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UNC Basketball vs. Georgia Tech: Three Things Learned

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Any win in Atlanta is a good win, but it wasn’t all good news.

NCAA Basketball: North Carolina at Georgia Tech Jason Getz-USA TODAY Sports

The old adage is that any win in the ACC, especially on the road, is a good win. It’s really tough to find fault in a 23-point road win, especially one against a team as pesky as Georgia Tech. It was only two seasons ago that the eventual national champs dropped a head-scratcher in Atlanta, and while rusty, Carolina essentially led the game wire to wire.

So what did we learn last night in this game against the Yellow Jackets?

This team can hit shots...but...

First the good: going into the game Georgia Tech was only giving up 26% from behind the arc against opponents. Carolina destroyed that number by shooting an outstanding 48%. Six different players made a three-pointer, and the really good thing is that a lot of them didn’t come from desperation but in the flow of the offense and good passing (more on this in a second). When you face a zone, the easiest way to break it is to shoot from outside, but somehow the Yellow Jackets have managed to play this defense and keep the long distance shot from killing them.

The hot shooting was necessary from Carolina because inside, the Tar Heels had zero answers. Carolina was throughly beat in the paint 36-22. Yes, you read that right, a Carolina team scored 77 points and only 22 game in the paint. Georgia Tech’s combination of zone and size made if difficult for Carolina to get anything going inside, and the worrying thing if you are a Tar Heel fan is that Georgia Tech’s size isn't exactly good size. Remember, last year ended against a team stacked inside and Carolina’s shots didn’t fall. As the season goes along, it’s becoming clear that Carolina’s shooters can’t have an off night, or their chances of winning will be low.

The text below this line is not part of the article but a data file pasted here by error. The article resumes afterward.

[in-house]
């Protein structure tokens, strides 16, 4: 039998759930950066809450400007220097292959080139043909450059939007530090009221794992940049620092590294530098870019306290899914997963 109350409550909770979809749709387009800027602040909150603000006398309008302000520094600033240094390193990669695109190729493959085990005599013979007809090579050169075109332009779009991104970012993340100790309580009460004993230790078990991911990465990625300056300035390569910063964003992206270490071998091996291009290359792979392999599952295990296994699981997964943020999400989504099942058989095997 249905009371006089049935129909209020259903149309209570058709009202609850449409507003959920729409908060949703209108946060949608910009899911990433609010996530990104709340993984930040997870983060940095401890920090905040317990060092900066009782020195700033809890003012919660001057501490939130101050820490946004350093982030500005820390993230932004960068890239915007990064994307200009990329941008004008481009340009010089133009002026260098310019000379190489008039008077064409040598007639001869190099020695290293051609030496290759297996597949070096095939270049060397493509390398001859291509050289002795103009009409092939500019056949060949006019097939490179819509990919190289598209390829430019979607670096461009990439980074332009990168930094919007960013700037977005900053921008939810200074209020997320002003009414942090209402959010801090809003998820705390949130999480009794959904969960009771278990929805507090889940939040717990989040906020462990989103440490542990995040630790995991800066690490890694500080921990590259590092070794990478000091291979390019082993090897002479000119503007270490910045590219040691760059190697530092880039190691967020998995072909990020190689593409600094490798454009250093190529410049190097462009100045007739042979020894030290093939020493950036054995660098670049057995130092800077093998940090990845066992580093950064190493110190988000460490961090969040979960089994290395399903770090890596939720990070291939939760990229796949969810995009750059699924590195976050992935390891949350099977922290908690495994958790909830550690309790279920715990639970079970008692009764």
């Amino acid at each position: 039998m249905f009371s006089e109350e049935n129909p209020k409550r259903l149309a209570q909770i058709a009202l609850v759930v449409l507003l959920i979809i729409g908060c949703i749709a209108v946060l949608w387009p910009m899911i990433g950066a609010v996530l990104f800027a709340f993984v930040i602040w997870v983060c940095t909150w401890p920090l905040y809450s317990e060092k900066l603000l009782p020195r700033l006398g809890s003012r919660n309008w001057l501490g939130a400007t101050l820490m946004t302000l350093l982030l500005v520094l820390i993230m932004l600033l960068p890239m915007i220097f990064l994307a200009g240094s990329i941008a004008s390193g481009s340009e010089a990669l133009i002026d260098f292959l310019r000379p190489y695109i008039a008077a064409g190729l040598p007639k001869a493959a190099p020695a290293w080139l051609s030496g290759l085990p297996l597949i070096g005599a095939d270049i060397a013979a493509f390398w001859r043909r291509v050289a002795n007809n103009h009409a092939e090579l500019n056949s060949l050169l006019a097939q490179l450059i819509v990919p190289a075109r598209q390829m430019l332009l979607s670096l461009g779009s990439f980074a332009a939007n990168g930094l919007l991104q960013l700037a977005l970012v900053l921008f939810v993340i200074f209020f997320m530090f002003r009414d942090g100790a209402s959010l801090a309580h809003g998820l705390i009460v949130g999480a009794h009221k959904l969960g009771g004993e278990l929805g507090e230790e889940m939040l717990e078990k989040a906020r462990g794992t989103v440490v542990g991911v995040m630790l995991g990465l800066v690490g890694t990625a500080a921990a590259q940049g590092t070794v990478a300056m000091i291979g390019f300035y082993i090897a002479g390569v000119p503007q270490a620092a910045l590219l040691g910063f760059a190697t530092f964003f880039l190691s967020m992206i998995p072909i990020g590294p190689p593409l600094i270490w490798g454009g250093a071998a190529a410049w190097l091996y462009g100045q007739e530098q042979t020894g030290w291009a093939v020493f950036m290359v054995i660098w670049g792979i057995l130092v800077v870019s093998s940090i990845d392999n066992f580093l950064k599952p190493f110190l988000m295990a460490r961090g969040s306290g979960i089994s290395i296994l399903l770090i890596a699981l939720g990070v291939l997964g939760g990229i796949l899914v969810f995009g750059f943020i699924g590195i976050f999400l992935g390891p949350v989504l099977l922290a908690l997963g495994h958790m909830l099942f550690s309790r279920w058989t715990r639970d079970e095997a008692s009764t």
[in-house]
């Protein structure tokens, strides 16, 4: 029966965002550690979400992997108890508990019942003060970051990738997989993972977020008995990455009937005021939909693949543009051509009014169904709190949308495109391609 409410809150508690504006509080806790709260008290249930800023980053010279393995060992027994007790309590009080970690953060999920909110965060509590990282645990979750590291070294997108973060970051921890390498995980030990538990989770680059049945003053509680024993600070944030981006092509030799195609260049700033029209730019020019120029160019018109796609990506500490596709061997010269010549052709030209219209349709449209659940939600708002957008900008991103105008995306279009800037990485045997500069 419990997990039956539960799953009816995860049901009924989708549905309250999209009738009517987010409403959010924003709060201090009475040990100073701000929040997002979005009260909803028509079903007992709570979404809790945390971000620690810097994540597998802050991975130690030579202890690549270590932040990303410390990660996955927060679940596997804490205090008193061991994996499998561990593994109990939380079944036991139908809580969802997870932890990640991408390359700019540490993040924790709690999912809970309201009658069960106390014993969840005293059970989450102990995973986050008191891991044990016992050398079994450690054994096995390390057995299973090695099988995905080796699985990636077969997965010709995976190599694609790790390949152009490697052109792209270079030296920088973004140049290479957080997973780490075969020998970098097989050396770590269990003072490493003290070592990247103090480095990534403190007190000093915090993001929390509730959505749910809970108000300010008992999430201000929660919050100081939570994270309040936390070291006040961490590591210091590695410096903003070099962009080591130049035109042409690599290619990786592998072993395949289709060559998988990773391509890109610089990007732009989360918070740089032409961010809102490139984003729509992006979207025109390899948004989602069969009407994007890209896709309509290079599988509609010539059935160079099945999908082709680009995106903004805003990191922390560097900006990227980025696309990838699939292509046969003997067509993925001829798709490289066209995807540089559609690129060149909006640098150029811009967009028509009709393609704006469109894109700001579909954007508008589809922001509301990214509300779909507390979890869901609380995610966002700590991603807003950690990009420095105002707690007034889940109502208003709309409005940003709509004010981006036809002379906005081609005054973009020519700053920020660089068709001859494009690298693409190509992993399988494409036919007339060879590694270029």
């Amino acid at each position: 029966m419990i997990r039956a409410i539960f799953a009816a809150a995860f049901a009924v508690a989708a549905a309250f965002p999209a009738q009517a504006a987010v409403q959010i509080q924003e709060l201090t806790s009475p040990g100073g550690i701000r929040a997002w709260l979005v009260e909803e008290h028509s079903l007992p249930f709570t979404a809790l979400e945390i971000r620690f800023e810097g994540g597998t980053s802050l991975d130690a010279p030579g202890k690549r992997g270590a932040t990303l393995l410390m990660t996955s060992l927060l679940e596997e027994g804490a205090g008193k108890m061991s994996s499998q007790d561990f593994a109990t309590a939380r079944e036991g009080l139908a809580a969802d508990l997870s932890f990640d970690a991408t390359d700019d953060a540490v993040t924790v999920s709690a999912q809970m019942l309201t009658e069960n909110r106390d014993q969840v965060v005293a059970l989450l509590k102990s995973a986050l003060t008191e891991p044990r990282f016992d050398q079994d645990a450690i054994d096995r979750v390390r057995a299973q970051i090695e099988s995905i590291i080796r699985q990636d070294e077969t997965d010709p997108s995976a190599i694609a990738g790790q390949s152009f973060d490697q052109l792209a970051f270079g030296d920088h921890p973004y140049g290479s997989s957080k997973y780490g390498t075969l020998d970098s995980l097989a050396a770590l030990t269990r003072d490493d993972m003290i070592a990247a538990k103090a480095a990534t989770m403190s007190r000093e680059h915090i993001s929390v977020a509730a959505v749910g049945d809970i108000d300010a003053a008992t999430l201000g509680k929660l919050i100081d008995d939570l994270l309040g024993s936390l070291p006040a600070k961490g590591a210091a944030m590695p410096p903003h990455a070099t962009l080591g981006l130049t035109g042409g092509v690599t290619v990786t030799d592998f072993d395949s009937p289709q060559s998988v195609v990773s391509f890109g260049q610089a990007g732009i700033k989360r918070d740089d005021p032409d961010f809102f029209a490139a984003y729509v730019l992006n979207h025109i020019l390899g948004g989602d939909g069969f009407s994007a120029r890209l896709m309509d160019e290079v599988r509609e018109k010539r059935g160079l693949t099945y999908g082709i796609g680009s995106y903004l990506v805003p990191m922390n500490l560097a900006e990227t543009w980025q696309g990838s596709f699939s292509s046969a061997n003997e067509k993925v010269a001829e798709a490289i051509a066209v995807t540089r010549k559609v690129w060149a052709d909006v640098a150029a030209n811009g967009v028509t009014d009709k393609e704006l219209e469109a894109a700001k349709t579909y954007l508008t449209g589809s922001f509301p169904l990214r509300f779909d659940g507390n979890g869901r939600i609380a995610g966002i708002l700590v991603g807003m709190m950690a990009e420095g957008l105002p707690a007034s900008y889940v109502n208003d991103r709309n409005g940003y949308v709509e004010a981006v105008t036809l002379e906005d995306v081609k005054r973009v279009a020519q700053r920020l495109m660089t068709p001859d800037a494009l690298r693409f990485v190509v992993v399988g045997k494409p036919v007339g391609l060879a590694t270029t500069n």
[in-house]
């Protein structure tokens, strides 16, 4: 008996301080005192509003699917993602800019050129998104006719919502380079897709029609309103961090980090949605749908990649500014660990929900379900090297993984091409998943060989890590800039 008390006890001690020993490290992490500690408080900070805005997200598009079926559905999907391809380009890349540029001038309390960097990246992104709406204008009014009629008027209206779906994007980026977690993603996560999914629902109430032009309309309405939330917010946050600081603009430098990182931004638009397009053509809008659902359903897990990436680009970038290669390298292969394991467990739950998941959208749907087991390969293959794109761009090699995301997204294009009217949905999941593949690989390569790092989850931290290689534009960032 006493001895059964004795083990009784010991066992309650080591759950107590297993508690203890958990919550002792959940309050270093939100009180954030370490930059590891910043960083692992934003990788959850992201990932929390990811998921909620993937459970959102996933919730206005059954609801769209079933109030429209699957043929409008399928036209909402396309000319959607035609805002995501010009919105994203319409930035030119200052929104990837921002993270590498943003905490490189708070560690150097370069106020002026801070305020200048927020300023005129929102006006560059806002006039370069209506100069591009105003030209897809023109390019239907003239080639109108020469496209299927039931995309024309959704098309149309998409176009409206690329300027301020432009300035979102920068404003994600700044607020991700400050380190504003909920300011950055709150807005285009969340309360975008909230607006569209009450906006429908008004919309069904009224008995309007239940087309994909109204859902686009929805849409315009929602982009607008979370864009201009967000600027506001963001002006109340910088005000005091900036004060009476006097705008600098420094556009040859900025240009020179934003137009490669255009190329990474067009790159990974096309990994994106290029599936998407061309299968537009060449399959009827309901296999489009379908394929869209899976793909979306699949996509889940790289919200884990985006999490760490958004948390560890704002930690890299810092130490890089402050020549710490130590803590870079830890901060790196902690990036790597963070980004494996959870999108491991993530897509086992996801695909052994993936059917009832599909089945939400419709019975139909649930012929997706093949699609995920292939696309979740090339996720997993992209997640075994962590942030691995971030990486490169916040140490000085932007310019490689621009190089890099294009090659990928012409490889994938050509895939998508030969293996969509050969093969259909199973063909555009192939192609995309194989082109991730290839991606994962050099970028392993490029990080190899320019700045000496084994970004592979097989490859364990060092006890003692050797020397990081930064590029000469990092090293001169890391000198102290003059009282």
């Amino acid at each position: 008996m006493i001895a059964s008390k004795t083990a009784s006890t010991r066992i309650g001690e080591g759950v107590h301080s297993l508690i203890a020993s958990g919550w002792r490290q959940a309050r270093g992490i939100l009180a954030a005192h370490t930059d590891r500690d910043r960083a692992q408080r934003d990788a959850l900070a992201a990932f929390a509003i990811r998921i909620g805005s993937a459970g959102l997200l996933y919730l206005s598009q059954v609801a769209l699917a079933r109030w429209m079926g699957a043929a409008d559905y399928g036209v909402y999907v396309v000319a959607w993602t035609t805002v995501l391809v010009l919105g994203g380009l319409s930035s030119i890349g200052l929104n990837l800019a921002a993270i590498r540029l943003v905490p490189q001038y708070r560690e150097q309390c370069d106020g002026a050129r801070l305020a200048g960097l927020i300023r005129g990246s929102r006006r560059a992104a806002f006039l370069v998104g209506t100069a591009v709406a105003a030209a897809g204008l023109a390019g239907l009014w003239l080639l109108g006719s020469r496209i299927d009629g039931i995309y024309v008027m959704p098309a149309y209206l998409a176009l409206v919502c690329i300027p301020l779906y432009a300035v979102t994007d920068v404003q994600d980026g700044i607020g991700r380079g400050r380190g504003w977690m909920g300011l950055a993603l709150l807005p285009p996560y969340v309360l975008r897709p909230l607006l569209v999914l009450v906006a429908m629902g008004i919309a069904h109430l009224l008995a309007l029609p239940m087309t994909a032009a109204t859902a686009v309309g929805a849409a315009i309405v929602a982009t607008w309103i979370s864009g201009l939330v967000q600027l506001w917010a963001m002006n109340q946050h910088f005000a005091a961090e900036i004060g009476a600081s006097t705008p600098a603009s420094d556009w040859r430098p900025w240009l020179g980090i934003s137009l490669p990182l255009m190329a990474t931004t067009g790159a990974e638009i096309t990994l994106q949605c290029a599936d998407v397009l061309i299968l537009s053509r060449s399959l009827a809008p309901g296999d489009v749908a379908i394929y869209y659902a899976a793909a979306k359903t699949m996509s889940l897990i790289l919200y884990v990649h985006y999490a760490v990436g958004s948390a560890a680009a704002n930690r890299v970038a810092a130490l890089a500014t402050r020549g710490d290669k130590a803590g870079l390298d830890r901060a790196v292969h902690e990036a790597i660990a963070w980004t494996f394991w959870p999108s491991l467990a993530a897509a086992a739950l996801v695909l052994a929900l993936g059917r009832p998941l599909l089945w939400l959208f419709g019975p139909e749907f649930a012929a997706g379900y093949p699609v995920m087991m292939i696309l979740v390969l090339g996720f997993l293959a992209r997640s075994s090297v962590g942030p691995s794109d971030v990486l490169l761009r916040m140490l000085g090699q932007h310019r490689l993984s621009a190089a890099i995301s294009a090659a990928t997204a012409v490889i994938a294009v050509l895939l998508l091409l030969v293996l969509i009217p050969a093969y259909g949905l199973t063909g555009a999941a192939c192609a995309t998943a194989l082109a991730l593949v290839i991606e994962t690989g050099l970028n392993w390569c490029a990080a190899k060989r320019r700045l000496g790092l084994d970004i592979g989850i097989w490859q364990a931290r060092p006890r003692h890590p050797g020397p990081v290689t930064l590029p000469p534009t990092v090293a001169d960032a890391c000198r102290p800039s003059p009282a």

Coby White is rapidly putting it all together

The freshman followed up his great performance against Virginia Tech with 19 points and 8 assists versus the Yellow Jackets. Even better, he only had two turnovers, plus he helped facilitate the offense when he was on the floor.

That’s multiple games now where the freshman has been at or near the top of the scoring column while making fewer mistakes. When he went off against Texas, it felt like White was hunting his shot, and they were going in. These last few games his shots have been in the flow in the offense, smooth catches with a good release. In fact, he’s shooting a smooth 50% behind the arc his last two games. He also had a couple of drives in the rare transition moments Carolina got that reminded you of his speed. That ability to drive the basket will continue to give him space behind the arc, as defenses have to respect his speed.

The assists last night were huge, as well. In the second half Cam Johnson had the hot hand and rather than try to match him, White recognized his teammate had it and made sure he had the ball. He’s still a freshman point guard, and there’s a decent chance at some point he’ll show that again. White, though, is showing exactly why Roy Williams named him the starter.

This team might be able to play defense

Make no mistake, Georgia Tech is not a good offensive team. They came into the game ranked in the bottom third in offense nationally, so some of their lack of success can be blamed on that. But, when a team only shoots 35% overall and 12.5% from three (yes, you read that right), then you have to credit the work on defense.

Even when the shots weren’t falling for Carolina in the first half, the team played good defense on the Yellow Jackets to make sure they didn’t take advantage. Multiple times the Jackets would try to drive only to find the lane clogged, and several players were able to jump in front of passes to get some spectacular slam dunks. Carolina also won the turnover battle 16-15, something that hasn’t happened a lot this season, but has happened two games in a row.

The Tar Heels managed to work through their rust and never really let the Jackets have a shot at controlling the game, despite them hanging within a few baskets for a majority of the first half. By the second half, that rust was gone, the defense stayed intense, and the lead ballooned to 30 before anyone knew what was going on. It was good to see, especially after the time off. The question is: will they continue the effort on that side of the ball against better teams? It could be what saves them on nights that no one can hit a shot from deep.